Fertilizers Help Crops Grow, Contribute to Better Health

Published in the January 2013 Issue Published online: Jan 05, 2013
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The use of fertilizers helps crops, such as sugarbeets, and is a benefit to consumers. Courtesy photo.

The International Fertilizer Industry Association (IFA) and the International Plant Nutrition Institute (IPNI) have collaborated to produce a new publication titled Fertilizing Crops to Improve Human Health: A Scientific Review. This publication demonstrates the opportunity to leverage fertilizer toward improving the nutrition and health of many vulnerable people around the world, in particular by providing the essential micronutrients and other beneficial compounds that are desperately needed for a healthy life. 

Fertilizer's contribution to food security is better known than its contribution to nutrition security. "While fertilizer has been highly influential in increasing the quantity of food produced, it also holds enormous potential for improving human welfare by improving the quality of food," says Rajul Pandya-Lorch, International Food Policy Research Institute (IFPRI). In addition to producing more calories, new research demonstrates that fertilizer can also play an essential role in fighting malnutrition, by providing the essential micronutrients needed by the human body. Micronutrient deficiencies affect the lives of some 2 billion people around the world.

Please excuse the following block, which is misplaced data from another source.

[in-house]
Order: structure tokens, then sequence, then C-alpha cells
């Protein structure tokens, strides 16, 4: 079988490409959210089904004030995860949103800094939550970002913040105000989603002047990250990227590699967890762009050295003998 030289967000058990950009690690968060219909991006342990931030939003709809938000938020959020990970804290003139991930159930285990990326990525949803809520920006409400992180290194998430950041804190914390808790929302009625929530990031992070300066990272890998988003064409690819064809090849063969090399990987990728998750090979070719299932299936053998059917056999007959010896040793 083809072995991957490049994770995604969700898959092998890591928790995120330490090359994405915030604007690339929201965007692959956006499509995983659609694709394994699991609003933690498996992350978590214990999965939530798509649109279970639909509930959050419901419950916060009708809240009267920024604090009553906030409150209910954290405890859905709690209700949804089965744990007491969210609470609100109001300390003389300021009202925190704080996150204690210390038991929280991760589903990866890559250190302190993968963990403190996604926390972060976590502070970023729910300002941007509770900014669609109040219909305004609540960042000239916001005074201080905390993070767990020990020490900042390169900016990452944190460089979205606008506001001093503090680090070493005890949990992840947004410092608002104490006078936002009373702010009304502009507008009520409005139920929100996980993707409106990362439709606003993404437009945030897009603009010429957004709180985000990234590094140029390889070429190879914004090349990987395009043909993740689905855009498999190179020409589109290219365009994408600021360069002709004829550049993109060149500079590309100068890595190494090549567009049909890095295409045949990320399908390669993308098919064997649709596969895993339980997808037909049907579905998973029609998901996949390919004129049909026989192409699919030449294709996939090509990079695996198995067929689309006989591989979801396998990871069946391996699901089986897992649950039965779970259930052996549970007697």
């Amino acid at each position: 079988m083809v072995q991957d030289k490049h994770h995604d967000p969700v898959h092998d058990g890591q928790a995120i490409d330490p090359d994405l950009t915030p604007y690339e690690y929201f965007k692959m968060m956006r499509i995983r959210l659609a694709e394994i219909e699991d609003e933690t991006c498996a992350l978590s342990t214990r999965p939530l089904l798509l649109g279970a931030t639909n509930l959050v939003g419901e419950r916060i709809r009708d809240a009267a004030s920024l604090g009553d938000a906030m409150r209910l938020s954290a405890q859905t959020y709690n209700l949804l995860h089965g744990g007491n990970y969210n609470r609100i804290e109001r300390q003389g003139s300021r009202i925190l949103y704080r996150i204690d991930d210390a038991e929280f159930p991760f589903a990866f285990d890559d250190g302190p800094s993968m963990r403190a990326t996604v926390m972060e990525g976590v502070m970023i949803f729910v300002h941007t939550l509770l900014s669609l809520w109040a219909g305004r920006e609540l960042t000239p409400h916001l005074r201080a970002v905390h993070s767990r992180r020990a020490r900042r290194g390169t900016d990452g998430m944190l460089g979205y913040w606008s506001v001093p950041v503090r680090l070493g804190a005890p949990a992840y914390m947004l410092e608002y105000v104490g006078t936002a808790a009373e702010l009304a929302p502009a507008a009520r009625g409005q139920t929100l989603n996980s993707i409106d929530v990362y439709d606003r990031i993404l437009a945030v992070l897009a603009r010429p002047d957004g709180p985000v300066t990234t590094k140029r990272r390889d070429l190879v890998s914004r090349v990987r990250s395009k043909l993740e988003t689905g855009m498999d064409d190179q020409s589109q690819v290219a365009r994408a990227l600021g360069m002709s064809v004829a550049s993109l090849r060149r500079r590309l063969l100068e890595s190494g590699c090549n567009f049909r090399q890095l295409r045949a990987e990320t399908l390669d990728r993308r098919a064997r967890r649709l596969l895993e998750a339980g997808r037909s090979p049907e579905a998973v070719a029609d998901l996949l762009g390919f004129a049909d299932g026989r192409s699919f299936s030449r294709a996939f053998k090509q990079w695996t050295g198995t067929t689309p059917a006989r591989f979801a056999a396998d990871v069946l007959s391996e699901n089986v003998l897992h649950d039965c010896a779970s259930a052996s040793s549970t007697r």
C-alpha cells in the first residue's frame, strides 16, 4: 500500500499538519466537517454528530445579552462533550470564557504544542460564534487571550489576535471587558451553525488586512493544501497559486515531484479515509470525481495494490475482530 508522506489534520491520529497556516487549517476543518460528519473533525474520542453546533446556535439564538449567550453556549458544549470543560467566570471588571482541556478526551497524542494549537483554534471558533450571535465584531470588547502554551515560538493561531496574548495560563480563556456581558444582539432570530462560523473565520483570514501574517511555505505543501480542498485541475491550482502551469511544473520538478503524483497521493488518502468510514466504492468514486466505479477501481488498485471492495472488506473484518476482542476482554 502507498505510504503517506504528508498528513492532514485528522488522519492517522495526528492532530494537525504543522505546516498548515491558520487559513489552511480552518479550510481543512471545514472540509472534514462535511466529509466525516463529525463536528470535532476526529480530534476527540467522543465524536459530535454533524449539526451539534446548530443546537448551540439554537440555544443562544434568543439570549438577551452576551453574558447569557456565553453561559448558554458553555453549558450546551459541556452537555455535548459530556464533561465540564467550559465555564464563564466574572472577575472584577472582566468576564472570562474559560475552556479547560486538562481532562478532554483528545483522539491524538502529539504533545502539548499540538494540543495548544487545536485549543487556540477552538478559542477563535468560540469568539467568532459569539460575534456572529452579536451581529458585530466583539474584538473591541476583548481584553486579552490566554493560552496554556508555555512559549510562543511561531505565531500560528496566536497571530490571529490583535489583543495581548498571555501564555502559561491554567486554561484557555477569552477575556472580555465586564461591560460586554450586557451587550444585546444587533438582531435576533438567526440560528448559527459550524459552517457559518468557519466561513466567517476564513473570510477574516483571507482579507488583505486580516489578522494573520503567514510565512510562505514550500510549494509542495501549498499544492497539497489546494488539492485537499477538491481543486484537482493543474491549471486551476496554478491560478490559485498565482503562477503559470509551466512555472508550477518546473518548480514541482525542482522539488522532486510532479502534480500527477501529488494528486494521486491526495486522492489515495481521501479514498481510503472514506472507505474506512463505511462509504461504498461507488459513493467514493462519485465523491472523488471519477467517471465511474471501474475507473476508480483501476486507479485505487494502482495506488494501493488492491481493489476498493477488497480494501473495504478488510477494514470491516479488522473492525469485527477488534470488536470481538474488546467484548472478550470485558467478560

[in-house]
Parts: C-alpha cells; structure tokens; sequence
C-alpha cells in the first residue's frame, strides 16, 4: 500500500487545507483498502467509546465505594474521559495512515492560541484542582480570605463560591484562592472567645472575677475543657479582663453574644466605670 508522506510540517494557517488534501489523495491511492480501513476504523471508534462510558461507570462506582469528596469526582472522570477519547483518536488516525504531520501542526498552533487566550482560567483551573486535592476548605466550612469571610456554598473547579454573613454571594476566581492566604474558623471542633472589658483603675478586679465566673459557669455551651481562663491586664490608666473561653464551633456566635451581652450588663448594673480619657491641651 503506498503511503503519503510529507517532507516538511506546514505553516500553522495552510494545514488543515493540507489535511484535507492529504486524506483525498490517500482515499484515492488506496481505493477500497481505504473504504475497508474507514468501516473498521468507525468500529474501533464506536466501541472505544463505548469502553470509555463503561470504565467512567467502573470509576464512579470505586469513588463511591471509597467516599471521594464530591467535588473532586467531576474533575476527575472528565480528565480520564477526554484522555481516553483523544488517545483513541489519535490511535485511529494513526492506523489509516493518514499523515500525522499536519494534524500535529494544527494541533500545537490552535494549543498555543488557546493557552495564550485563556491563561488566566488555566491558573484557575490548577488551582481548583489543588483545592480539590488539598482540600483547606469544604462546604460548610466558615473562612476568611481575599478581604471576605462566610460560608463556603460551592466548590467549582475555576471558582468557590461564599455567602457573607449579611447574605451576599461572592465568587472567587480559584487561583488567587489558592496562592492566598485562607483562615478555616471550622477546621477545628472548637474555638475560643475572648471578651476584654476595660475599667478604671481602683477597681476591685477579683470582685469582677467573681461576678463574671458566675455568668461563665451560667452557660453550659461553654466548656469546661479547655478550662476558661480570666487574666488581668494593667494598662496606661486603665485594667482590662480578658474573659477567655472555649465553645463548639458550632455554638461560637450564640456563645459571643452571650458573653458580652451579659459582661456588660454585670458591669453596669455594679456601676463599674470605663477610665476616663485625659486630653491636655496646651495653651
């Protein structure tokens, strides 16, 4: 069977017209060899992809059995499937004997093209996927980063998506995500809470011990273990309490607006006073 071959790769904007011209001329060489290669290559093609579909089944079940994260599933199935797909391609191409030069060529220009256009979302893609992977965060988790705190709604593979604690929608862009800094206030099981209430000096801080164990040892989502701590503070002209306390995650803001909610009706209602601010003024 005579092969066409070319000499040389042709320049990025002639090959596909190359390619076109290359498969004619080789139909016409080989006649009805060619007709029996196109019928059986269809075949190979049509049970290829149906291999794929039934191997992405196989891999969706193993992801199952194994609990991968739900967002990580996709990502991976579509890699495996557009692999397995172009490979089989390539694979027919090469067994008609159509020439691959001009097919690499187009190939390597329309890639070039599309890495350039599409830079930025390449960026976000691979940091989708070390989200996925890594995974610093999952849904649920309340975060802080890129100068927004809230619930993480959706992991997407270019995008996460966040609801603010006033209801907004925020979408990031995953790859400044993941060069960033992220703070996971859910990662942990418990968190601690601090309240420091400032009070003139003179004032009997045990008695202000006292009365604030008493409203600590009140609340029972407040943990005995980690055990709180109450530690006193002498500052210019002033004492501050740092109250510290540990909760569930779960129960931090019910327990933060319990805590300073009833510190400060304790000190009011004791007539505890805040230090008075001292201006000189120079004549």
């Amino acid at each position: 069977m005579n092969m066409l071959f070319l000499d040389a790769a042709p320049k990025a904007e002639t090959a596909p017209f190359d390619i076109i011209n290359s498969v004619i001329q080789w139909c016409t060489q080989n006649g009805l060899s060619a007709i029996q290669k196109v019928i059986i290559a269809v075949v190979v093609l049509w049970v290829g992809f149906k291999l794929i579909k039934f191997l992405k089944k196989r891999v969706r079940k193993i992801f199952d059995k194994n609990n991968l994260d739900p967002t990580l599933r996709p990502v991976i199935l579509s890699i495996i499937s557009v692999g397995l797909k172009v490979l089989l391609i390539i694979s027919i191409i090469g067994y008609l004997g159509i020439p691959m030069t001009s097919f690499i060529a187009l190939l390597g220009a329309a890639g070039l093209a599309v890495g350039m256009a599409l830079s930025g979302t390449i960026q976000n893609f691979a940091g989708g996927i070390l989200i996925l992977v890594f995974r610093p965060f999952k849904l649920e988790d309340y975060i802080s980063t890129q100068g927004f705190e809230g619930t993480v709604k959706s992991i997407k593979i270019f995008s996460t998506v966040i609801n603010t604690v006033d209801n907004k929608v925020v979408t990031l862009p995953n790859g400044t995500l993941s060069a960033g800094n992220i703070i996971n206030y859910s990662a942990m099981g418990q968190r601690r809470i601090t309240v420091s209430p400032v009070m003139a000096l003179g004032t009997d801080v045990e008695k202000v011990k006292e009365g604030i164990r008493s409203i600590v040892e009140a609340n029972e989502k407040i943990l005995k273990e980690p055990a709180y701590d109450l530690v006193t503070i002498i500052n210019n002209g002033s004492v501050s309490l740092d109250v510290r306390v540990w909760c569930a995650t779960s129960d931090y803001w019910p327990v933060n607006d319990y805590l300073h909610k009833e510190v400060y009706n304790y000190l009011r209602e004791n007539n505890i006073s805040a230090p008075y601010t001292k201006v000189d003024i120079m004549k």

"We trust that this reference document will provide the necessary scientific basis for developing and promoting new fertilizer recommendations aimed at alleviating the burden of nutrition insecurity and will stimulate further research in this area," writes Dr. Terry Roberts, IPNI President. The book provides compelling examples, such as the use of zinc fertilization in Central Anatolia in Turkey and potassium fertilization to enhance antioxidant concentration in tomatoes and soybeans. 

"The fertilizer industry is conscious that efforts to promote food and nutrition security should be done in the context of improved fertilizer management practices, such as 4R Nutrient Stewardship," adds Luc Maene, IFA Director General. 

This publication was the recent focus of the Symposium on Fertilizing for Crop Qualities that Improve Human Health, held on Oct. 23 in Cincinnati, Ohio, as part of the International Meetings of the Tri-Societies of Agronomy, Crop Science and Soil Science. The Symposium brought together selected chapter authors to present their research on linkages between fertilizer use and crop attributes associated with human health.

The peer-reviewed publication is now available in a single hardcopy book form and is comprised of 11 chapters within three themed sections including: 1) Food and Nutrition Security, 2) Functional Foods and 3) Risk Reduction. 

More information concerning this publication can be obtained from IPNI at www.info.ipni.net/FCIHH